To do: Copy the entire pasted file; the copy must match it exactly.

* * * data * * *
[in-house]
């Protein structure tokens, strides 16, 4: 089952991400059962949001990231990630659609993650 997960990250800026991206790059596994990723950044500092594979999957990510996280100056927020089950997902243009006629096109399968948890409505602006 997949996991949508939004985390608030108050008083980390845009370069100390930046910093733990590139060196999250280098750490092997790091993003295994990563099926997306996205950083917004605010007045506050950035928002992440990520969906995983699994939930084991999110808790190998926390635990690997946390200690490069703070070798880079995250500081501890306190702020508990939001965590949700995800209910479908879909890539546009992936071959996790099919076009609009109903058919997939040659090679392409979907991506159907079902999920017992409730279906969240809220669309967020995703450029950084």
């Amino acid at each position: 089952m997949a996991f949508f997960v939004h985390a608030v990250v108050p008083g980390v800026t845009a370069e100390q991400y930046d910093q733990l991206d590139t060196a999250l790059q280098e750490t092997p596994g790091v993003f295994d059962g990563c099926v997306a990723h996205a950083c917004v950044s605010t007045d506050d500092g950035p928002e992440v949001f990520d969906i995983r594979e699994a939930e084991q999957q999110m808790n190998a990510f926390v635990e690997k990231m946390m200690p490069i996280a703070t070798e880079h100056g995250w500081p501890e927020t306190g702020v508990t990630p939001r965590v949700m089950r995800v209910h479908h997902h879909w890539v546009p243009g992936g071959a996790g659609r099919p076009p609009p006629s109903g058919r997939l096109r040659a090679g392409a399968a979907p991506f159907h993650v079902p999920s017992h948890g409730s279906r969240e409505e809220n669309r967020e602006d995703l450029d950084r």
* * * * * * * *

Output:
[in-house]
């Protein structure tokens, strides 16, 4: 089952991400059962949001990231990630659609993650 997960990250800026991206790059596994990723950044500092594979999957990510996280100056927020089950997902243009006629096109399968948890409505602006 997949996991949508939004985390608030108050008083980390845009370069100390930046910093733990590139060196999250280098750490092997790091993003295994990563099926997306996205950083917004605010007045506050950035928002992440990520969906995983699994939930084991999110808790190998926390635990690997946390200690490069703070070798880079995250500081501890306190702020508990939001965590949700995800209910479908879909890539546009992936071959996790099919076009609009109903058919997939040659090679392409979907991506159907079902999920017992409730279906969240809220669309967020995703450029950084």
């Amino acid at each position: 089952m997949a996991f949508f997960v939004h985390a608030v990250v108050p008083g980390v800026t845009a370069e100390q991400y930046d910093q733990l991206d590139t060196a999250l790059q280098e750490t092997p596994g790091v993003f295994d059962g990563c099926v997306a990723h996205a950083c917004v950044s605010t007045d506050d500092g950035p928002e992440v949001f990520d969906i995983r594979e699994a939930e084991q999957q999110m808790n190998a990510f926390v635990e690997k990231m946390m200690p490069i996280a703070t070798e880079h100056g995250w500081p501890e927020t306190g702020v508990t990630p939001r965590v949700m089950r995800v209910h479908h997902h879909w890539v546009p243009g992936g071959a996790g659609r099919p076009p609009p006629s109903g058919r997939l096109r040659a090679g392409a399968a979907p991506f159907h993650v079902p999920s017992h948890g409730s279906r969240e409505e809220n669309r967020e602006d995703l450029d950084r």